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Deon Carroll v. California Department of Corrections and Rehabilitation ("Cdcr")

March 28, 2013

DEON CARROLL, PLAINTIFF,
v.
CALIFORNIA DEPARTMENT OF CORRECTIONS AND REHABILITATION ("CDCR"), ET AL., DEFENDANTS.



The opinion of the court was delivered by: Kendall J. Newman United States Magistrate Judge

ORDER

I. Introduction

Plaintiff is a state prisoner proceeding without counsel. Plaintiff seeks relief pursuant to 42 U.S.C. § 1983, and has requested leave to proceed in forma pauperis pursuant to 28 U.S.C. § 1915. This proceeding was referred to this court pursuant to 28 U.S.C. § 636(b)(1) and Local Rule 302. Plaintiff consented to proceed before the undersigned for all purposes. See 28 U.S.C. § 636(c).

II. Procedural History

On January 16, 2013, this action was dismissed based on plaintiff's failure to timely provide an application to proceed in forma pauperis and a certified trust account statement for the six months prior to filing this action. On February 4, 2013, plaintiff filed a motion for reconsideration, for an extension of time, and for appointment of counsel. On February 20, 2013, plaintiff filed a complete application to proceed in forma pauperis, and a second motion for reconsideration and request for appointment of counsel.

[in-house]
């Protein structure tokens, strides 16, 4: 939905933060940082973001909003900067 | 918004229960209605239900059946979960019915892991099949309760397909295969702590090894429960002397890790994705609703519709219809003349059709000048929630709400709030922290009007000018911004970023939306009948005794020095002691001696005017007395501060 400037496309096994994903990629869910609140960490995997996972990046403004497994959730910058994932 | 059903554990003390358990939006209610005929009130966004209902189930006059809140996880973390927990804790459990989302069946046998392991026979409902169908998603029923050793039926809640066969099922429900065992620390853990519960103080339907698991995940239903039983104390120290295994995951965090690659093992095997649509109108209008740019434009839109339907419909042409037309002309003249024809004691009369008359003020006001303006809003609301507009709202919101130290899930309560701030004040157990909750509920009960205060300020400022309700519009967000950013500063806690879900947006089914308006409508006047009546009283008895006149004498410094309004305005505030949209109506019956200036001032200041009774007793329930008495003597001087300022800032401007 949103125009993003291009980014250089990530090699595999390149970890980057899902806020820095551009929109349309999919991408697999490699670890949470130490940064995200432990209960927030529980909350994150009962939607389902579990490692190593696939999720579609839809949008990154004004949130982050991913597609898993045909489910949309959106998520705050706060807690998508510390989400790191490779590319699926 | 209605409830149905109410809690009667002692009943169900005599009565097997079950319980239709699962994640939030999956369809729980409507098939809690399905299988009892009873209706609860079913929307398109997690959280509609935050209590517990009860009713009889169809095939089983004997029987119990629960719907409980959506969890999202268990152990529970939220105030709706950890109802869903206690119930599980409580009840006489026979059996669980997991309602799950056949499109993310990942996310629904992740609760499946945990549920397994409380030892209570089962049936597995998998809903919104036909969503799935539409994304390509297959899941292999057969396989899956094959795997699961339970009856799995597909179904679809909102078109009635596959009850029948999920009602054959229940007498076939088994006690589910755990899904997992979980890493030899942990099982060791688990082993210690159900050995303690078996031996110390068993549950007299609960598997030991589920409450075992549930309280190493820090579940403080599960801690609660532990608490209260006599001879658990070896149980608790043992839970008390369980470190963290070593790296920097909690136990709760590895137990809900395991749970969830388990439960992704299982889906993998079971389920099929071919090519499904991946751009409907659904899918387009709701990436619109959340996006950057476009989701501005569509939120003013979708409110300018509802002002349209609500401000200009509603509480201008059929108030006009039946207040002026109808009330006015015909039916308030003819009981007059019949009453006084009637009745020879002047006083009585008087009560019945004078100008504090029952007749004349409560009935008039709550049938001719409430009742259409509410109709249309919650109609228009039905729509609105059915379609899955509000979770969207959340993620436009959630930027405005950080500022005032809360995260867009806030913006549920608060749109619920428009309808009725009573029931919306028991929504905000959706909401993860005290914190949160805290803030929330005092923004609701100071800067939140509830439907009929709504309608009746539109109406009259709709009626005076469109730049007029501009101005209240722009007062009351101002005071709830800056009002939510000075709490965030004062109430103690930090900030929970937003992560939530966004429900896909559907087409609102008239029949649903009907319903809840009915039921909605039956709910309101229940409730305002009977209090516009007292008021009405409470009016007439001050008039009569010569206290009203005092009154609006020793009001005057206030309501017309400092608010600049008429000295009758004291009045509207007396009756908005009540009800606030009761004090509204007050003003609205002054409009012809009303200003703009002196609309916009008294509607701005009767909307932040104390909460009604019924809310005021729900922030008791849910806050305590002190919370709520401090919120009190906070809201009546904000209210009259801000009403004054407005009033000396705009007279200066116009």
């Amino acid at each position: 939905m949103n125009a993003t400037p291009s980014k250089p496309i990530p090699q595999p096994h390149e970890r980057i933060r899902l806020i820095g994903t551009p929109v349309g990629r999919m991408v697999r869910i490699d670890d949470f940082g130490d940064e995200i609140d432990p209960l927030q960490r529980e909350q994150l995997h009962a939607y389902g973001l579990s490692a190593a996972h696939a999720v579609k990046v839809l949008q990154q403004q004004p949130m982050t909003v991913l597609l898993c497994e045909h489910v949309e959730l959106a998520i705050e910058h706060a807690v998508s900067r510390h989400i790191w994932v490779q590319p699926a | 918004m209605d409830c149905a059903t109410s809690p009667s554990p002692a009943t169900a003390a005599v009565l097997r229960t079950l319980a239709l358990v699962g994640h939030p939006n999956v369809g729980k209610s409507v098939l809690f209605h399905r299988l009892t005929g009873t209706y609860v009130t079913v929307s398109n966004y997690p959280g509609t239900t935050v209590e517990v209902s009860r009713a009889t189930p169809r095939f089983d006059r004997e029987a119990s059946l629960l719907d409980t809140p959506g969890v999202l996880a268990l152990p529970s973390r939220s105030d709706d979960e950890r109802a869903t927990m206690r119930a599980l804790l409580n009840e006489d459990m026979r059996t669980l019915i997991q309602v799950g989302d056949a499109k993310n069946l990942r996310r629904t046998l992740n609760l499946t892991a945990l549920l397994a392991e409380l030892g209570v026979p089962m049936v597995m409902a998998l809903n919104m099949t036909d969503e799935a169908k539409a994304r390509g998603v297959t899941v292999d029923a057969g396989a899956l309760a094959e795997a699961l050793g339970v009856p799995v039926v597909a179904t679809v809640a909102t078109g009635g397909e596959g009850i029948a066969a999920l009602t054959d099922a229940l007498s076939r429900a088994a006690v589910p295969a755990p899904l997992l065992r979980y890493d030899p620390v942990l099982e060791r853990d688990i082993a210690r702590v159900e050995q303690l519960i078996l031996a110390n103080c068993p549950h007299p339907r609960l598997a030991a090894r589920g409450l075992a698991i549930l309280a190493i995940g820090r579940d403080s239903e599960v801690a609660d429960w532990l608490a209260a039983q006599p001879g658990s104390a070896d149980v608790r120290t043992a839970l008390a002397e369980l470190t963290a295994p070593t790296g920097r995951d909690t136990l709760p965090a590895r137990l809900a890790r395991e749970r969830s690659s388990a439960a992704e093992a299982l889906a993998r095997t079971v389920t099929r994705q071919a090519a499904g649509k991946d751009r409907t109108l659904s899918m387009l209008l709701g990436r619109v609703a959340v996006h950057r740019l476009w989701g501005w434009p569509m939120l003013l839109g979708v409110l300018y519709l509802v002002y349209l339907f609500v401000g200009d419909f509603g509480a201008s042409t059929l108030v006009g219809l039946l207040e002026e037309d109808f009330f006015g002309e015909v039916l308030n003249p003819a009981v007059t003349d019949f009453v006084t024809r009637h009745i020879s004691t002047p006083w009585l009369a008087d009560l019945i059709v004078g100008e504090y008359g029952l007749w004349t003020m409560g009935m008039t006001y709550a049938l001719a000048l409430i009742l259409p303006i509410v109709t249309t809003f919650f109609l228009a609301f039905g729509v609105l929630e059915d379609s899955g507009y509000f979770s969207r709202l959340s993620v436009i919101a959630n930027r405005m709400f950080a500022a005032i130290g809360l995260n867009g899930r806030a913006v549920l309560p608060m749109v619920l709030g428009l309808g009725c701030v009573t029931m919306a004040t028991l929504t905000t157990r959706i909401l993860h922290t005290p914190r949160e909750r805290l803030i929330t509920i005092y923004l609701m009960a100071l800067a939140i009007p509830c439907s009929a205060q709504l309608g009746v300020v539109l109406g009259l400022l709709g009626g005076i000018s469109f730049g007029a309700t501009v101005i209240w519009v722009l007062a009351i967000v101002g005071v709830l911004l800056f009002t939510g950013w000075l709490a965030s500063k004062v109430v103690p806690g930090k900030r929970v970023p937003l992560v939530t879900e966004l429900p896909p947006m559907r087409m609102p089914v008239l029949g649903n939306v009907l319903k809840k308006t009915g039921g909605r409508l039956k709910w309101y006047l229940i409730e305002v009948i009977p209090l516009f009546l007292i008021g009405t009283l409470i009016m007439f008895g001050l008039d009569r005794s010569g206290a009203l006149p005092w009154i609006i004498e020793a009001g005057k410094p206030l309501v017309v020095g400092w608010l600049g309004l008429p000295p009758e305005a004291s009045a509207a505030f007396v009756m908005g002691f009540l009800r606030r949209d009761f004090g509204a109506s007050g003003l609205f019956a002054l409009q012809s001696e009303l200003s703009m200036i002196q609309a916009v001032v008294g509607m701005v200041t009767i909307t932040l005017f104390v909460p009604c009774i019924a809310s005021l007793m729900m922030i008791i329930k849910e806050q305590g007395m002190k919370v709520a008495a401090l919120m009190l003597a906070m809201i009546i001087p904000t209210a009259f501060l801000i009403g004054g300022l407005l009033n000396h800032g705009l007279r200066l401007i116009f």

Good cause appearing, plaintiff's motions for reconsideration are granted. The January 16, 2003 order and judgment are vacated. Plaintiff's motion for extension of time is moot in light of this order. The court will address plaintiff's motion for appointment of counsel after ruling on plaintiff's request to proceed in forma pauperis, and screening plaintiff's complaint.

III. Request to Proceed In Forma Pauperis

Plaintiff has submitted a declaration that makes the showing required by 28 U.S.C. § 1915(a). Accordingly, the request to proceed in forma pauperis will be granted. Plaintiff is required to pay the statutory filing fee of $350.00 for this action.

28 U.S.C. §§ 1914(a), 1915(b)(1). By this order, plaintiff will be assessed an initial partial filing fee in accordance with the provisions of 28 U.S.C. § 1915(b)(1). By separate order, the court will direct the appropriate agency to collect the initial partial filing fee from plaintiff's prison trust account and forward it to the Clerk of the Court. Thereafter, plaintiff will be obligated to make monthly payments of twenty percent of the preceding month's income credited to plaintiff's prison trust account. These payments will be forwarded by the appropriate agency to the Clerk of the Court each time the amount in plaintiff's account exceeds $10.00, until the filing fee is paid in full. 28 U.S.C. § 1915(b)(2).

IV. Screening